October 2013 marked Literary Mama’s ten year anniversary! On Wednesdays for the next few months we'll celebrate this milestone with editors and columnists, both past and present. They'll share what being a part of Literary Mama has meant to them, what they hope for the future of the magazine, and how Literary Mama has shaped their writing, their mothering, and their lives.
Sharon Kraus- Poetry Editor
Nine years ago, I miscarried and found myself invisibly bereft, sad, silenced. No one would ever know my daughter. I wouldn’t know her; her father and her brother wouldn’t. Because no one had seen her, no one could even feel sorry for not seeing her. Sobbing in the grocery store? I was just weird. I stopped writing, because I couldn’t stand facing that pain.
Then, months later, I found Literary Mama.
I won’t say that Literary Mama cured me (which would be pretty weird in itself), but Literary Mama was my clinic, my not-physical therapy. Over the years, I have slowly healed – more than I would have without the companionable hubbub of writers puzzling over, disclosing, ruminating, hollering, howling over how-to-mother conditions; over children; over lost (“miscarried” is rather blaming, yes?) babies. It was and remains a huge relief to find other thoughts like mine. Literary Mama is more than a home to me (having lost several, to echo Elizabeth Bishop): it’s the coffee shop where the hybrid creatures, the poet-mothers, think aloud, think unacceptable thoughts, admit being flawed, conflicted, and still learning how to mother. Sometimes Literary Mama is the classroom, sometimes the park, but always it is replete with women trying to write truthfully, carefully, precisely.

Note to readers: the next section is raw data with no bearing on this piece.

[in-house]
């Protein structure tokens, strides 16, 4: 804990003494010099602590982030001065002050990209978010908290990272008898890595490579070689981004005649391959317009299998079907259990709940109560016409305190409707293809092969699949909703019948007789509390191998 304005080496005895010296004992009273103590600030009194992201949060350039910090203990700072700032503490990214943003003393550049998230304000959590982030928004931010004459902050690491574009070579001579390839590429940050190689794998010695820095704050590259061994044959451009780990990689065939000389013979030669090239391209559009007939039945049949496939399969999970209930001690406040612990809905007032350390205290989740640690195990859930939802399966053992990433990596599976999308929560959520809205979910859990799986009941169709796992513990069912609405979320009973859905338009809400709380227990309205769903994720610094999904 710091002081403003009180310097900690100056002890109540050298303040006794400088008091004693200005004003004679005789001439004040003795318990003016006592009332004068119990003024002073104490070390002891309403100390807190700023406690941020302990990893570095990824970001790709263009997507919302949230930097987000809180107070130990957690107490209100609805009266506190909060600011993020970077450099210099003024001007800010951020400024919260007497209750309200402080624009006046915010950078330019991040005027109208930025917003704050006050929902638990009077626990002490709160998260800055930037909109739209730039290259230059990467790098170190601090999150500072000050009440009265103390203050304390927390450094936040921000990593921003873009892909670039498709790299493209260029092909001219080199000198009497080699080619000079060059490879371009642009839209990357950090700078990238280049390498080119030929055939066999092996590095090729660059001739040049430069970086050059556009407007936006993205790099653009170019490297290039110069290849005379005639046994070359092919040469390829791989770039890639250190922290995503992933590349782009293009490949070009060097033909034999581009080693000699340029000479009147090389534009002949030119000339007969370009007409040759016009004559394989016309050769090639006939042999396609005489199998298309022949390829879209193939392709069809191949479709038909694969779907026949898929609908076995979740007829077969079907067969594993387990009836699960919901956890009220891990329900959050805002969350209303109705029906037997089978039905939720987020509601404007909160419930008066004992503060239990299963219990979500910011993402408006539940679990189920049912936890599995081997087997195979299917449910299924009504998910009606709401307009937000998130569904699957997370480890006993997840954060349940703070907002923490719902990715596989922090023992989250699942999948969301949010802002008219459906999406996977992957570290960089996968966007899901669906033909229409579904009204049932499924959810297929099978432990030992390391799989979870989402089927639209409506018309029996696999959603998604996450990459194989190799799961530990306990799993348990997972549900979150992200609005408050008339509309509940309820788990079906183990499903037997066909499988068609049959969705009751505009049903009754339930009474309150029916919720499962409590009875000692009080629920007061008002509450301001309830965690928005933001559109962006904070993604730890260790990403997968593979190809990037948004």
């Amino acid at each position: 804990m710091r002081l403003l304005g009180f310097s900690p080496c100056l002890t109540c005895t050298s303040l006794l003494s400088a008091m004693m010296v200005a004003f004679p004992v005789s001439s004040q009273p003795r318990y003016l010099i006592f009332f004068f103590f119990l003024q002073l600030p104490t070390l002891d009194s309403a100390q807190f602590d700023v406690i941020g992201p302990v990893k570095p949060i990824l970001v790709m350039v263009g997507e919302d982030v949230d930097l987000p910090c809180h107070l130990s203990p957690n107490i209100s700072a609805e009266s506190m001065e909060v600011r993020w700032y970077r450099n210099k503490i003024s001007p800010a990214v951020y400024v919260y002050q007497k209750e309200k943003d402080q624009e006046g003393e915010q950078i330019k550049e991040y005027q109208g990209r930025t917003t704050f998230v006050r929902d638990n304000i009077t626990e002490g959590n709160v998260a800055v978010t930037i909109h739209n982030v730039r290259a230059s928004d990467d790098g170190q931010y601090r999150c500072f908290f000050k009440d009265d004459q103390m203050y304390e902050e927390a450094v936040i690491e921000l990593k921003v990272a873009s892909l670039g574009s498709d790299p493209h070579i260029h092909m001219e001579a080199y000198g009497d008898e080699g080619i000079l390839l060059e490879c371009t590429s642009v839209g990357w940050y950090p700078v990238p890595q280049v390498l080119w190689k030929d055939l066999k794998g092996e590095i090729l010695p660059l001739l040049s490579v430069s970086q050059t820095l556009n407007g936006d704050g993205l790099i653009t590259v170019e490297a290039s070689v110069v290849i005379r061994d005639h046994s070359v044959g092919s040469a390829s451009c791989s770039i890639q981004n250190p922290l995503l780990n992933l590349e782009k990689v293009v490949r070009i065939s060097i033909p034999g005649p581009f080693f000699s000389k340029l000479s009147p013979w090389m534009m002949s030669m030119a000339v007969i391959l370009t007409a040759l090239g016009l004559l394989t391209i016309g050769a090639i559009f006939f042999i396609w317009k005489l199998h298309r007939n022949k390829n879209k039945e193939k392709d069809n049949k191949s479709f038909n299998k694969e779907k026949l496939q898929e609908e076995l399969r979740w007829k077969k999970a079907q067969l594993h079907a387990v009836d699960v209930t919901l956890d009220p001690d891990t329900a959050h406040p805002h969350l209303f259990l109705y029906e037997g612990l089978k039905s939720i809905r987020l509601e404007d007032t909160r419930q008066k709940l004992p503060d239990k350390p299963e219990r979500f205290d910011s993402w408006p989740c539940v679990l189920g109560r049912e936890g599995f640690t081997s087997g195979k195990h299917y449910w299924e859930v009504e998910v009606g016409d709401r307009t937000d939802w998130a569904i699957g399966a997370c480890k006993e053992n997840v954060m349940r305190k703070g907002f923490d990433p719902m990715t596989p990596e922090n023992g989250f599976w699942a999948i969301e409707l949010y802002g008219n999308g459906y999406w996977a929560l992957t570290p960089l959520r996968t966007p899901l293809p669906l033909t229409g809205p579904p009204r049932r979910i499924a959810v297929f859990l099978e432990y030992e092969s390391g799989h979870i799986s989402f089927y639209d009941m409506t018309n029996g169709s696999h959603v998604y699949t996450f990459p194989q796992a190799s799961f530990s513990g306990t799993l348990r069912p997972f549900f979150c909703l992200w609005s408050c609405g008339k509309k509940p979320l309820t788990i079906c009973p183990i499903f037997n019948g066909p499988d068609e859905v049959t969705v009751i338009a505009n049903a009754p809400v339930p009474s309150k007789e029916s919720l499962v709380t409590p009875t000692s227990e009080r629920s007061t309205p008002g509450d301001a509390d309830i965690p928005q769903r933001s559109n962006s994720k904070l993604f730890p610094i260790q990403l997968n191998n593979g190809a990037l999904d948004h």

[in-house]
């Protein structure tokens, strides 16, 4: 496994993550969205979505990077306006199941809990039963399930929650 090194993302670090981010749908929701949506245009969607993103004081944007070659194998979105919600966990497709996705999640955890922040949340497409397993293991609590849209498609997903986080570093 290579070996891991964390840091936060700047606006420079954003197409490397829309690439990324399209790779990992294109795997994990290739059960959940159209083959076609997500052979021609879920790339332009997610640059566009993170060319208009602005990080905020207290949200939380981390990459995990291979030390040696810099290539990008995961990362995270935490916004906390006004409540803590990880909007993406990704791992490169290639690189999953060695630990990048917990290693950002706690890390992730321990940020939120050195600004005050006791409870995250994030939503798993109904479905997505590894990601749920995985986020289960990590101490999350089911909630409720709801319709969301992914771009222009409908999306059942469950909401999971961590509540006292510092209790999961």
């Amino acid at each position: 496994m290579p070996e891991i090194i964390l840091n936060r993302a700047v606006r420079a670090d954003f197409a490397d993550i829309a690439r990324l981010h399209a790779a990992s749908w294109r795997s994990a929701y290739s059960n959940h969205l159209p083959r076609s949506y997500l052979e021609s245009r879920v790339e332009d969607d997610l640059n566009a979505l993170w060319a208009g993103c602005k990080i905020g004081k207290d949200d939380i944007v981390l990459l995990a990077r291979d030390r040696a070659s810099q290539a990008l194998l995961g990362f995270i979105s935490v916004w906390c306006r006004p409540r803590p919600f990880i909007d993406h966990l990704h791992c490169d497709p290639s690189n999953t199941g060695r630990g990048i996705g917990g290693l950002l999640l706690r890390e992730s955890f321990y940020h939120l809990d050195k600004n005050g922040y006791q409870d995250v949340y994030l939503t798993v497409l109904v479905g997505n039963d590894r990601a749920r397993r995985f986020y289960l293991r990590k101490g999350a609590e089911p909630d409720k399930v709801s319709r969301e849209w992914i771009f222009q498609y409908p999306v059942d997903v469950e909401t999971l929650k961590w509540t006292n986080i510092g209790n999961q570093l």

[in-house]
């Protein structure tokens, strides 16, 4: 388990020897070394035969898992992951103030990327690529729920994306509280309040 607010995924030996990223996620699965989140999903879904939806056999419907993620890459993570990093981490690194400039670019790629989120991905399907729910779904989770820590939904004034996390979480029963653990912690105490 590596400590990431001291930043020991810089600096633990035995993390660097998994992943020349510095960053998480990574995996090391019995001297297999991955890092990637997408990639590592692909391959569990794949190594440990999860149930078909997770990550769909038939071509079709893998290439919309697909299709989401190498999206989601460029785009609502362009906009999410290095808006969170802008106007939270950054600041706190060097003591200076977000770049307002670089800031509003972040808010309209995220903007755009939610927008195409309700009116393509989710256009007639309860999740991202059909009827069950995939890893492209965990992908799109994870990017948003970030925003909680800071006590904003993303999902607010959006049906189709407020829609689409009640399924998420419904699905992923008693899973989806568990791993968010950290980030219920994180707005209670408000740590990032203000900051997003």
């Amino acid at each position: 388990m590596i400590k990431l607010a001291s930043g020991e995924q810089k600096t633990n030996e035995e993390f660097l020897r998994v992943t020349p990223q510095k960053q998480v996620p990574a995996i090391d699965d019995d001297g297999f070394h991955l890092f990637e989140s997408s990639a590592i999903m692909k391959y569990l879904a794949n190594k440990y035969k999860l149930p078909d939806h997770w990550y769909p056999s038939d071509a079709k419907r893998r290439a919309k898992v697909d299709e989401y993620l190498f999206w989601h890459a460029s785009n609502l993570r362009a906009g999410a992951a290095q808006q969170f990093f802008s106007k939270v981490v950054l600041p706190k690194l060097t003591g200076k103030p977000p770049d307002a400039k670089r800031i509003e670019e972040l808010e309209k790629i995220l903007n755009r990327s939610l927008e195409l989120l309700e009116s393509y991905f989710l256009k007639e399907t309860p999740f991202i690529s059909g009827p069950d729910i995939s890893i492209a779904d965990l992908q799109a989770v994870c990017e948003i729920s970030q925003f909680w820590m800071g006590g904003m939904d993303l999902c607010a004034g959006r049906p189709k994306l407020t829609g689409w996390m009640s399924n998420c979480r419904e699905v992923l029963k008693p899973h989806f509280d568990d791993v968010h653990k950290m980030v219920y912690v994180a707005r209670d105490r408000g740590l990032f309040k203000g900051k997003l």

Back then, my husband worried on my behalf about the indefinite sabbatical from writing that I was permitting myself; at his prompting, I realized that what I was capable of was still something. The fates agreed, because they (well, really, Caroline and Amy) put out a call for an editorial assistant to the Poetry column. Caroline and Rachel responded to my email, and then the welcome emails poured into my inbox: I was a part of the Literary Mama town.
I joined the magazine hoping to help in any small way – proofreading, record-keeping – and was so happy to have fellow writer-mothers as my colleagues. Rachel Iverson showed me the ropes and set an intensely positive tone for working with contributors. A few years later, when Rachel left for graduate school, I inherited a solid entity and have been allowed to continue curating it with nuance. I love the work I am allowed to do here, and I believe in it.
Because we are a virtual community, we are perhaps more focusedly aware of what we share and what we make. Literary Mama is amazing; Literary Mama matters. We, all of us, commit to the work of putting out the magazine for the sake of abstractions (ideals? principles? intangible health benefits?). All of us who grapple with conflict about and in mothering want to contribute, give back, and help shape our culture, whether that culture is the discipline of fiction, poetry, creative nonfiction, reviewing, or conversing with the like minds who are our contributors. I’m proud of us, and honored to be here, and happy to be having coffee together, all these years, with my fellow LM-ers.
Also, down there in the monthly nuts and bolts, plastic wrenches and pre-algebra books, I am really lucky to work with Ginny, who is more than just about anyone, privy to my (ahem) mercurial moments. Someday, Ginny, mint juleps, on me!